In this essay, I will explain why black women need Iris West. For 60 years, iconic comic book lovers Barry Allen and Iris West have always managed to find each other no matter what part of the multiverse they reside in at any moment in time. Whether it is lightning, love, the power of the Speed Force or some combination of all three, speedster Barry Allen is head over heels for Iris West. In the hit television series The Flash, Iris Ann West is portrayed by black actress Candice Patton while her superhero lover Barry Allen (AKA The Flash/The Fastest Man Alive) is played by white actor Grant Gustin. Both bring kindness, sincerity, humor, and a syrupy sweet, heart- breaking level of feels to their on-screen relationship. They are so damn cute and because we all know they belong together, it’s easy to root for them. This is how we love our on screen couples, right? Not so fast – no pun intended.
In the underbelly of the internet and now even out in the open, there are very vocal viewers of the show who obsessively love or hate the fact that Candice Patton is Iris West. At first glance, it would seem that some fans simply dislike her because they feel she isn’t a good actress or they don’t like the arc of her character, but upon further inspection, there are very dark motivations behind some of this hate. On the flip side, there is much support for Candice Patton by women and girls who very seldom, if ever, have the chance to see themselves on television being loved, longed for, doted on, or tongue-tied over, the way that Iris is by Barry. Consequently, there is a very real argument to be made about why her casting and the unfolding of her story as Iris West was such a bold and important move for all of us.
For too many years, there have been a limited number of black women in healthy relationships on television. In the Flash series, Iris West is the object of Barry Allen’s complete and utter affection. There aren’t very many women of any color that can say they wouldn’t want a partner to see them in that light. Imagine being a woman or a girl who rarely sees herself reflected in the images that she sees on television, even though she is an avid watcher and admirer of the small screen. Imagine being a woman who never sees a man care for her just for who she is. Imagine not ever seeing a friendship be the solid foundation on which love is eventually built. In the relationship between Iris and Barry, we see all of that and more. Whether Barry is zipping Iris’s dress or making her breakfast or Iris is reminding Barry of how great he can be, they have loved and supported one another throughout the series.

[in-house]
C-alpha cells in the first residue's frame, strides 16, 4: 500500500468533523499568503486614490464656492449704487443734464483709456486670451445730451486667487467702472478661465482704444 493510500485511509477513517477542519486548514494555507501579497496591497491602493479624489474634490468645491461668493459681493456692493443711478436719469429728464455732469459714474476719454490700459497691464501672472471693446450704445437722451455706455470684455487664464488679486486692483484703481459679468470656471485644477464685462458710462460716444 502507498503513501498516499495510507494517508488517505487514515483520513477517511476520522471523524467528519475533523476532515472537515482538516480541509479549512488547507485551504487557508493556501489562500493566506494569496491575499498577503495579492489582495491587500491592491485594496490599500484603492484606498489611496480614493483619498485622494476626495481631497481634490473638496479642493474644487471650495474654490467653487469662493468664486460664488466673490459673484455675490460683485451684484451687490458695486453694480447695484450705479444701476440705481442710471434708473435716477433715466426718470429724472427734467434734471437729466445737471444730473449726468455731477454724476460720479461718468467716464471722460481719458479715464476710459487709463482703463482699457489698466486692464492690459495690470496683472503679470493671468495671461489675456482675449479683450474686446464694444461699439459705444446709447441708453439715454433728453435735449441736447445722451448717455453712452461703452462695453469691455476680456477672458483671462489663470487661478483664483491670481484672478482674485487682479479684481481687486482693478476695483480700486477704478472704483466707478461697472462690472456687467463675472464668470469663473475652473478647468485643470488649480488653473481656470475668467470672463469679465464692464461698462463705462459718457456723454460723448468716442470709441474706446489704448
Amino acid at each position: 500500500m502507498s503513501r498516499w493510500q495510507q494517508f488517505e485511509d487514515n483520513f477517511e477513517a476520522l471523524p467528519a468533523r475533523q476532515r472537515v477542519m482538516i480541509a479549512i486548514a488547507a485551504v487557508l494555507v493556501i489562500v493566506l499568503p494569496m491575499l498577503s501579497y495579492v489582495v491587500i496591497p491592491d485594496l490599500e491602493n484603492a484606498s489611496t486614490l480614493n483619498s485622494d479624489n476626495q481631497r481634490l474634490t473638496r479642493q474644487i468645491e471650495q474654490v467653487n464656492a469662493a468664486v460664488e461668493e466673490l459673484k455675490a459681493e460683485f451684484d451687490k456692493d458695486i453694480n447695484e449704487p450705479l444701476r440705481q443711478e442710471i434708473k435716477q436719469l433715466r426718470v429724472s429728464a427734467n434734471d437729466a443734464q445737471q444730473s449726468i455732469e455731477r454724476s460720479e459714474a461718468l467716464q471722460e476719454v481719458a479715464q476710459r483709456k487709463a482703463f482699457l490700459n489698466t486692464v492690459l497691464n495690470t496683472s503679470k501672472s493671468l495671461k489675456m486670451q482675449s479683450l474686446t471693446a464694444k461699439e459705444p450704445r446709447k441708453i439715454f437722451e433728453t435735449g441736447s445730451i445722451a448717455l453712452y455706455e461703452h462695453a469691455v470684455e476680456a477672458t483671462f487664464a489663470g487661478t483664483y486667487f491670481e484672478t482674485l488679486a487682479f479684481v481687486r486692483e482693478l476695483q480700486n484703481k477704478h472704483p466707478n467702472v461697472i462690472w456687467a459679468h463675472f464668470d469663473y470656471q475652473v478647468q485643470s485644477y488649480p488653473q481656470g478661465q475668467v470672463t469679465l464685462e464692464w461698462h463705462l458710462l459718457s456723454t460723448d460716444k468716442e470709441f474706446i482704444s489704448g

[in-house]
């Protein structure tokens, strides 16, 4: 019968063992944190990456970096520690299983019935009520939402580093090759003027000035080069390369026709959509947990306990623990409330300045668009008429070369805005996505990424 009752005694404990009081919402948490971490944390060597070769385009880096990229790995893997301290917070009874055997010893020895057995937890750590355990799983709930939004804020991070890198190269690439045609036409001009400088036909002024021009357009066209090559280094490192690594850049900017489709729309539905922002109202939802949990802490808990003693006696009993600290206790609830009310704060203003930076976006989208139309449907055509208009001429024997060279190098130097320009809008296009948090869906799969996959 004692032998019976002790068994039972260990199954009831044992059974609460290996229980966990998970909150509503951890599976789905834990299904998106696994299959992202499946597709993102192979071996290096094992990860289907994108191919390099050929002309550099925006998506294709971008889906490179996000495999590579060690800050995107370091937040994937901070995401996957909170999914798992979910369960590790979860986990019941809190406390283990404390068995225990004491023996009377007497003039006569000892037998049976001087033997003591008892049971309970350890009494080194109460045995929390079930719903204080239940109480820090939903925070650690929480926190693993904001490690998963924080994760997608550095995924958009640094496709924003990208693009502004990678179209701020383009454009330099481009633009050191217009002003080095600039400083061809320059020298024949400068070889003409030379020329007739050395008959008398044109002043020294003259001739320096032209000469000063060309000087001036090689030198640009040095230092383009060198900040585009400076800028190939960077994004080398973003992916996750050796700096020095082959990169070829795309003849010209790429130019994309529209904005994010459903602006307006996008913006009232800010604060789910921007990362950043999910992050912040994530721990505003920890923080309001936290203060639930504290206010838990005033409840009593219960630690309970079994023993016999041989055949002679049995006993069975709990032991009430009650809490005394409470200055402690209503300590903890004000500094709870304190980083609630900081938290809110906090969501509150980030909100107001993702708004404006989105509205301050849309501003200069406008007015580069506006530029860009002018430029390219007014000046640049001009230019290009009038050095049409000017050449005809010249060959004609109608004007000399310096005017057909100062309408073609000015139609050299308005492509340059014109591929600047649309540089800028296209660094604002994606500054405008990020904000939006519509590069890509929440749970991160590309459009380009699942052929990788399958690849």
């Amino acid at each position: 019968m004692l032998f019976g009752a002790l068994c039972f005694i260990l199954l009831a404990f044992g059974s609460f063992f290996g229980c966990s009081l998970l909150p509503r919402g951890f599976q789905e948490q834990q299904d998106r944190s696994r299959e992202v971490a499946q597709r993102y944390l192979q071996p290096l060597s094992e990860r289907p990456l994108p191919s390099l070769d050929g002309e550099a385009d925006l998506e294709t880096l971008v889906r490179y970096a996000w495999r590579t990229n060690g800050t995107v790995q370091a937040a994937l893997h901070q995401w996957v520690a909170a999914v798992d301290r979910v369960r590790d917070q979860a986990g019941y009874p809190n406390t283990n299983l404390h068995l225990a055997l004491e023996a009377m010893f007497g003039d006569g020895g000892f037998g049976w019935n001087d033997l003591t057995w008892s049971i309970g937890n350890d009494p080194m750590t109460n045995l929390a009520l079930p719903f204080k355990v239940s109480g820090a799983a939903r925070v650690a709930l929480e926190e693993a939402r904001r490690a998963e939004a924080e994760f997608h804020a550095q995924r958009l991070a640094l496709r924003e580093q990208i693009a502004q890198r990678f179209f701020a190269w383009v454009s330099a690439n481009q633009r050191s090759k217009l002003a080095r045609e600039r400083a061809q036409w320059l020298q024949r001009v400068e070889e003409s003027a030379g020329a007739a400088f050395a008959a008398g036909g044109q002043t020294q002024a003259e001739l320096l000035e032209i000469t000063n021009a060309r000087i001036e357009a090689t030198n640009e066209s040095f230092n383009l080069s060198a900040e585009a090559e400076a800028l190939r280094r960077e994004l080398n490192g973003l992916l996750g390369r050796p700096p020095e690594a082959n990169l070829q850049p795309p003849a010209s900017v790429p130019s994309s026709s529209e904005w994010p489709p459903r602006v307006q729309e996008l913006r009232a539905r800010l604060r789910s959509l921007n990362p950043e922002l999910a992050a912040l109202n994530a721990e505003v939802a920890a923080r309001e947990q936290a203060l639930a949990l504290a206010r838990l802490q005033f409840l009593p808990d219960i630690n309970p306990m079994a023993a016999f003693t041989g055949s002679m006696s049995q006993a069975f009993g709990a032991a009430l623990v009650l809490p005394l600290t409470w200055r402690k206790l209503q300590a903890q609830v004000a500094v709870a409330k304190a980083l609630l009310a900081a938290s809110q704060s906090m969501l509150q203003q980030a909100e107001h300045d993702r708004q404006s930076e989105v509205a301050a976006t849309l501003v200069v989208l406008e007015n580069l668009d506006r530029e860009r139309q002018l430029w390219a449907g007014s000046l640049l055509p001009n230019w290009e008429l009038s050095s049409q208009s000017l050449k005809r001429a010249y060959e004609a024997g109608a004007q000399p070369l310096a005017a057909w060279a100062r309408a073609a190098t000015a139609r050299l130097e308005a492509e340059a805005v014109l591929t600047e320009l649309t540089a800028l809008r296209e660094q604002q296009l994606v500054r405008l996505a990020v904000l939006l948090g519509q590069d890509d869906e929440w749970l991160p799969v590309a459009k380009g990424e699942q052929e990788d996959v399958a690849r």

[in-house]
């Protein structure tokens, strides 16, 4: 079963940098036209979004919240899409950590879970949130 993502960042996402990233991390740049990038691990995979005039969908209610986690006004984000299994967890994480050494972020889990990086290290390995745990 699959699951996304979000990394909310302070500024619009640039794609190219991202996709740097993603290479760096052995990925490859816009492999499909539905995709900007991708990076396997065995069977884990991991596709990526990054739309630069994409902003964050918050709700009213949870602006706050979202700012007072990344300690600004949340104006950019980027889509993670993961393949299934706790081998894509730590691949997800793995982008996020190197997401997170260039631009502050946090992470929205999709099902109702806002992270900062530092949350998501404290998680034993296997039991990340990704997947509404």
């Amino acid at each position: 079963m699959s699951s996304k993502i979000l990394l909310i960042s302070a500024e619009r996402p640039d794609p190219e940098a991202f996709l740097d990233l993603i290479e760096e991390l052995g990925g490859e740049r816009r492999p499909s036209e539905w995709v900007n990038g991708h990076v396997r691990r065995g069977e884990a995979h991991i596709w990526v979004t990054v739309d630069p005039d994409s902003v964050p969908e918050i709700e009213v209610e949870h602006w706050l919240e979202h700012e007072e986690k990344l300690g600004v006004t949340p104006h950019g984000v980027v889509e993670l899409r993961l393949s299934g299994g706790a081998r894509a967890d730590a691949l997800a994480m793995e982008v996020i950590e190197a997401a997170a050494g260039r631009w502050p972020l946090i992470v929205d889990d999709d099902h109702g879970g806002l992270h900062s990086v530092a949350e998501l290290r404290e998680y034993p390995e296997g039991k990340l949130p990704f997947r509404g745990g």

Black females desperately need to see themselves held in that regard and reciprocating that type of love when they turn on the t.v. In fact, white females need to see it as well. It is because we don’t see it enough that Candice Patton’s role is so controversial to too many people. There are not enough images of black women being loved unconditionally on television without scandal or secrecy, so when it is presented to us we act out in a variety of ways.
The division on social media is staggering. The most zealous and outspoken fans in cyber space are fiercely defensive of Patton (Gustin as well) and protective of the relationship labeled as WestAllen. You can find Twitter pages and Facebook pages dedicated to this fictional relationship. You will also find fans of the show ( many happen to be of non-black heritage) who disparage Patton and advocate for a pairing of Gustin’s character with a white female on the show or even for his character to be homosexual rather than be in an interracial relationship. This “war” is characterized by ugly tweets being sent to the actors and actresses, producers, and writers of the show, not to mention the mean and hateful messages users send to one another.
The Flash is a fun, family friendly series that tackles relationship drama as expertly as it tackles heroics. The dynamic of Iris and Barry is a big part of why the show is so successful and simultaneously one of the reasons it gets so much criticism. The creators and writers of the show are courageous for their casting decision and for the way they have continued to beautifully craft the story of Barry and Iris. Though wrought with superhero angst, their relationship is portrayed in a healthy light. Candice Patton is brave to continue on in this role knowing the gravity of what her portrayal means not only for black girls but all girls. Her presence on the show as a leading lady, deserving of love for no other reason than being herself, is a much-needed gift and lesson to all of us who watch each week.
Written by: Naomi Kinsey
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